Research Program Manager: Dr. Akim Omokanye
From: Peace Country Beef & Forage Association 2018 Annual Report
Corn is a high energy feed with protein levels that will normally match the nutritional needs of a dry cow in mid and late pregnancy. Corn has an advantage as a winter grazing crop because it stands above the snow, and it stands up in windy conditions (with minimal leaf loss), as well as providing a windbreak for cattle grazing it. Matching a particular area’s available corn heat units (CHU) to the CHU requirements of corn hybrids or varieties in the market will go a long way in maximizing the potential of using corn to extend the grazing season. Grazing corn should be at 30-50% milk line at first killing frost. Several new corn hybrids that require lower heat units are now available in the market. The objective of this trial was to test some the corn hybrids that require less heat units, for forage quality and suitability for grazing and silage.
The study site was at the Fairview Research Farm (NW5-82-3W6) on RR #35, MD of Fairview. Soil tests from 0-6” depth showed an organic matter of 6.4%, a pH of 6.8, and an electrical conductivity of 0.39 dS/m. The site was lightly harrowed before seeding.
The following 6 DuPont Pioneer corn hybrids were tested:
1. P7202AM™ (2050 heat units)
2. P7005AM™ (2000 heat units)
3. P6909R (1950 heat units)
4. P7213R (2050 heat units)
5. 39F44 (2000 heat units)
6. P7211HR (2050 heat units)
Randomized complete block design was used, with 4 replications.
Seeding rate was 32,000 kernels/acre. Seeding was done on May 28 with a plot drill at 27” row spacing. Fertilizer was applied during seeding, at the rate of 111 lbs N/acre + 37 lbs P/acre + 49 lbs K/acre + 21 lbs S/acre. Roundup at 0.67 L/acre was used for pre-emergent and in-crop weed control.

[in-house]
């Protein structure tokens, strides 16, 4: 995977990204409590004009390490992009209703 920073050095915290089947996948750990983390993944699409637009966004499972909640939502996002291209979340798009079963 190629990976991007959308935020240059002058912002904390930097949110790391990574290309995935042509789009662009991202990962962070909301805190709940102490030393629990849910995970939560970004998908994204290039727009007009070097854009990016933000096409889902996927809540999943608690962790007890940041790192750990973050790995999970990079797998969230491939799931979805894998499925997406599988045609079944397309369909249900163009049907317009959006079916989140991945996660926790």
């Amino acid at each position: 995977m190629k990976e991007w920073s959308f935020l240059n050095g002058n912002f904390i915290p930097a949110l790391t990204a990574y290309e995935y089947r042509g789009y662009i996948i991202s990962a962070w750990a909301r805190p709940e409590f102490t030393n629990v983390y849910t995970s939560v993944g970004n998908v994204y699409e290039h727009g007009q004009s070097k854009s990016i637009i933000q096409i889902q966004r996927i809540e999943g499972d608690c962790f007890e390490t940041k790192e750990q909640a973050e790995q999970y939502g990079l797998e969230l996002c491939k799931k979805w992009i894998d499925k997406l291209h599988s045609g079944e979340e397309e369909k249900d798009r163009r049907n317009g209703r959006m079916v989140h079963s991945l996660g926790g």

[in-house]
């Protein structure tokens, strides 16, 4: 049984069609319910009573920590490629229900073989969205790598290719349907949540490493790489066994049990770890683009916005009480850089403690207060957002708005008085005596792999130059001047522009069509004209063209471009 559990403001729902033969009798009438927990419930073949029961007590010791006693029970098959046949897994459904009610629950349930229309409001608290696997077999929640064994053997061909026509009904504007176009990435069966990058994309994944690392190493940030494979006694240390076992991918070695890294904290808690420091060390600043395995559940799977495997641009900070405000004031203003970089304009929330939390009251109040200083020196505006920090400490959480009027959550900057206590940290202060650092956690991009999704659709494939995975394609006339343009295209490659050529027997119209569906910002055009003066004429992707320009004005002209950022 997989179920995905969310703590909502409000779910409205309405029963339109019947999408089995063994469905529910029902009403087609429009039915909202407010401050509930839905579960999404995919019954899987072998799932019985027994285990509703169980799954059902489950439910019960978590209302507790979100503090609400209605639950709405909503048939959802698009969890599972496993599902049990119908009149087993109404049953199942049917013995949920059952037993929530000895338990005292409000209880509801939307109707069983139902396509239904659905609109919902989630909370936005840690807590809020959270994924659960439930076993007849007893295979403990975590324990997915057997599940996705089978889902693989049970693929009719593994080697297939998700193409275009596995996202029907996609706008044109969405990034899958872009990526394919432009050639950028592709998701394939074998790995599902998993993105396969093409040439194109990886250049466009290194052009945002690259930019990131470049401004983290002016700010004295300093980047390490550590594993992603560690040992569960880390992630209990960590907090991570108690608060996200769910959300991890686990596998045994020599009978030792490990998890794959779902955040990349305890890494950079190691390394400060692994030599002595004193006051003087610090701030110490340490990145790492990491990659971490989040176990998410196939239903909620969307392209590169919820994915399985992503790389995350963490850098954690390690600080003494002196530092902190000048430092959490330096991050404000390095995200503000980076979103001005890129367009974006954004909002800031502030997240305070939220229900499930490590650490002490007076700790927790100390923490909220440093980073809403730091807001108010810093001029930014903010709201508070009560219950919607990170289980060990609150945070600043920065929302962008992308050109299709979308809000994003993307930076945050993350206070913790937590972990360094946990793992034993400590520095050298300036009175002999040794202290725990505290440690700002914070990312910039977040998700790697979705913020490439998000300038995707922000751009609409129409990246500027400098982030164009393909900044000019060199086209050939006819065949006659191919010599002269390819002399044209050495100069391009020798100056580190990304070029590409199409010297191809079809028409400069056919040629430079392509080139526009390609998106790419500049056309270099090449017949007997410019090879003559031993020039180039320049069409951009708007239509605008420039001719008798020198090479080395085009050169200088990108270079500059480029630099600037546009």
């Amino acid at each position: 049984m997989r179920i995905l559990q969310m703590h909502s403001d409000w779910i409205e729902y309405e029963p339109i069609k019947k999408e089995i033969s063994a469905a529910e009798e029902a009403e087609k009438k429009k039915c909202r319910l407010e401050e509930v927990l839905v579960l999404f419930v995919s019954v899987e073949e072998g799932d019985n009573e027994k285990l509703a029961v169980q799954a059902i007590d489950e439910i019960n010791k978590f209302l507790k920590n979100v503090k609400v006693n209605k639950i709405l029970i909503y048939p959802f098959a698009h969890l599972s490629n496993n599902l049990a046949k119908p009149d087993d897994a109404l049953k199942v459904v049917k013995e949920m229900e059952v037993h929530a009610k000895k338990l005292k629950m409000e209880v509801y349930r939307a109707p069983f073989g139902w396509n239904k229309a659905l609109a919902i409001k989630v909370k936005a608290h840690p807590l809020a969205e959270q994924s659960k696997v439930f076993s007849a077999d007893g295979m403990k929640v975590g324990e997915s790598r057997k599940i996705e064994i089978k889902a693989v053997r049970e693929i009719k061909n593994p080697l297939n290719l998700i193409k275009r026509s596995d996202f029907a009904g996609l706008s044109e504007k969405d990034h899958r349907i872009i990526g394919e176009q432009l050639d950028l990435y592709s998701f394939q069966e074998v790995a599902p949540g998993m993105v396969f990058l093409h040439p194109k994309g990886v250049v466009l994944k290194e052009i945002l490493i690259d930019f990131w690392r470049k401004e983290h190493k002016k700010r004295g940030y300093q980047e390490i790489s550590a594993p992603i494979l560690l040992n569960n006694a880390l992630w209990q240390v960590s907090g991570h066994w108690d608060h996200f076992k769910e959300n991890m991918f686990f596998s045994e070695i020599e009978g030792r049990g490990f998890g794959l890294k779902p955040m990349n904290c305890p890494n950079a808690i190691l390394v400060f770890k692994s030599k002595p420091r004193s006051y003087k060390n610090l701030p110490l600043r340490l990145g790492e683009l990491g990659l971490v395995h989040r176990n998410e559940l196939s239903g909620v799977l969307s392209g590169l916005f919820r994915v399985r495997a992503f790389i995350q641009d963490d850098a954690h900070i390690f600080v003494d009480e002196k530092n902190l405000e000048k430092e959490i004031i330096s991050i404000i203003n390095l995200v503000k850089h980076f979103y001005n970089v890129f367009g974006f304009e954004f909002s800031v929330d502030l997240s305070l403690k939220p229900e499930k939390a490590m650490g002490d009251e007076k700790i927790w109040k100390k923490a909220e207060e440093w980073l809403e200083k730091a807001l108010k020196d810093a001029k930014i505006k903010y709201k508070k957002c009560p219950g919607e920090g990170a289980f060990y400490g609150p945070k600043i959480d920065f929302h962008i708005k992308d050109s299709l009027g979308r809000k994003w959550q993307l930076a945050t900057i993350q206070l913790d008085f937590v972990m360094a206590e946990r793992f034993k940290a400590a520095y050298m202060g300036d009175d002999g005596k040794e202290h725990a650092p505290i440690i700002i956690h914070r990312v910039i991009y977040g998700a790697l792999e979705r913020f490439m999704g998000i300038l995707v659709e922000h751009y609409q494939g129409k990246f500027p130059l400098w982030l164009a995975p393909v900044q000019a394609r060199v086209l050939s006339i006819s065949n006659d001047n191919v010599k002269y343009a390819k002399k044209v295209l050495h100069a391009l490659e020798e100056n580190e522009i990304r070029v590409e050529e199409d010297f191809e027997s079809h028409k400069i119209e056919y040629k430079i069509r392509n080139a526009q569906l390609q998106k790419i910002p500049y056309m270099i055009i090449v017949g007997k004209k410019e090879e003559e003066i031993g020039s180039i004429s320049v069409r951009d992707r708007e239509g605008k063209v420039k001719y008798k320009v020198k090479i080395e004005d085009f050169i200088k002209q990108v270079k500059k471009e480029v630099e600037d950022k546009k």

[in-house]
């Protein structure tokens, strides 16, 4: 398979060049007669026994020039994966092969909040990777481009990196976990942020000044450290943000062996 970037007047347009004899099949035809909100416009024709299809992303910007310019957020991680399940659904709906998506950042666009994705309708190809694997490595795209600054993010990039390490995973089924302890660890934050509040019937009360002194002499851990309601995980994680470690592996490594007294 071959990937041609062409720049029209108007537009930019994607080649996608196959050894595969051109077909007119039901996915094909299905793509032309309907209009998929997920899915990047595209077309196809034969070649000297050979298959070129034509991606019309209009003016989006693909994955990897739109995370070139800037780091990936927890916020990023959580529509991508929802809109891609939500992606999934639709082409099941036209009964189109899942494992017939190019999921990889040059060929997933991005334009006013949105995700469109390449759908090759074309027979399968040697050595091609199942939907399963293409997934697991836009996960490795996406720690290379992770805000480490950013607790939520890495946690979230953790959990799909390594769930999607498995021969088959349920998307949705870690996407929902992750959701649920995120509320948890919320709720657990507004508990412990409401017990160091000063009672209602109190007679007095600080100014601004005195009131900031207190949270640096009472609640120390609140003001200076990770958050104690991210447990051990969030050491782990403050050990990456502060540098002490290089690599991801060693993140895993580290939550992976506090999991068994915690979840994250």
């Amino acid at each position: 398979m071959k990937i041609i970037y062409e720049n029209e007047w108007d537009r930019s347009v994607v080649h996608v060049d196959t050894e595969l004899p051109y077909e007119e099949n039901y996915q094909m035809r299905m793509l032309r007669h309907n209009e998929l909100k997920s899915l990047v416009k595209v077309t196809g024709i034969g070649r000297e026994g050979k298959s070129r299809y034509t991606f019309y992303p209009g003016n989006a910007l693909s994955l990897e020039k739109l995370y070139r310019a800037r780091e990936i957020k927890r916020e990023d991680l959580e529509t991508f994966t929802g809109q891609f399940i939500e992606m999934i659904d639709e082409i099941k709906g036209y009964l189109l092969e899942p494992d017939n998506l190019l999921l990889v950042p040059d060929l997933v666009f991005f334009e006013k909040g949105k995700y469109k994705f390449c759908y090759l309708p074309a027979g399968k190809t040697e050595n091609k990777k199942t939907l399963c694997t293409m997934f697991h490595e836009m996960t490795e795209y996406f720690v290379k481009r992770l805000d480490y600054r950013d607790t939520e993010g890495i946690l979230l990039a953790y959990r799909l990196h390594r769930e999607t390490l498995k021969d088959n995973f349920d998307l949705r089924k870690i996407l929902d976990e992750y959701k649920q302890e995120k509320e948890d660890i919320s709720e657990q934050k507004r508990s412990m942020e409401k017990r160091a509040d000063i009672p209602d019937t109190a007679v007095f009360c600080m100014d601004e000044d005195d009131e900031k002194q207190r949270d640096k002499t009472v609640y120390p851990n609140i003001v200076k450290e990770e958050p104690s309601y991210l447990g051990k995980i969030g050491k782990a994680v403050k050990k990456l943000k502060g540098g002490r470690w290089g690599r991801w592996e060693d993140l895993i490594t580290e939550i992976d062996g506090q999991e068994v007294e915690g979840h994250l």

Harvesting for forage dry matter (DM) yield determination and quality analysis was done on September 24. Two composite forage samples were sent to A & L laboratory in Ontario for quality determination.
The data for forage yield and quality were analyzed with ARM statistical software.
The corn forage DM yield, crude protein (CP), total digestible energy (TDN), and measured minerals were all statistically similar for the corn hybrids tested.
The forage DM yield varied from about 7 - 9 tons/acre (Figure 1).
The forage CP value varied from 9.89-11.1% (Figure 2). Going by the rule of thumb for beef cattle, which says that a dry gestating beef cow requires 7% CP in mid-pregnancy and 9% CP in late-pregnancy, the tested hybrids all had enough CP for a dry gestating beef cow. However, for a lactating beef cow, which requires 11% CP, only P7202AM™ and P6909R met this.
The forage TDN was generally above 70% for the corn hybrids tested (Figure 3). This shows that all corn hybrids surpassed the required %TDN for both young (65-70% TDN) and mature (55-65% TDN) beef cattle.
Table 1 shows both the macro and trace minerals measured here. The forage Ca and P have only been able to meet the requirements of a dry gestating beef cow (0.18 % Ca and 0.16% P), but not a lactating beef cow (0.58 Ca and 0.26% P). None of the hybrids had sufficient Na for beef cattle. Only 3 of the 6 corn hybrids had adequate S for both young and mature beef cattle.
The forage Cu value obtained for all corn hybrids fell far short of the 10 ppm that is needed by both young and mature beef cattle. However, all hybrids had adequate K and Mg for both young and mature beef cattle. Because of the inability of the tested corn hybrids to meet the required amount of some minerals, mineral supplementation would be necessary when grazing any of these corn hybrids.
In terms of forage DM yield, both P7211HR and P6909R seemed to have some advantage over other corn hybrids.All corn hybrids exceeded the %TDN needed by all categories of beef cattle. Mineral analysis demonstrated that supplementation would be necessary during grazing for all corn hybrids to meet animal requirements.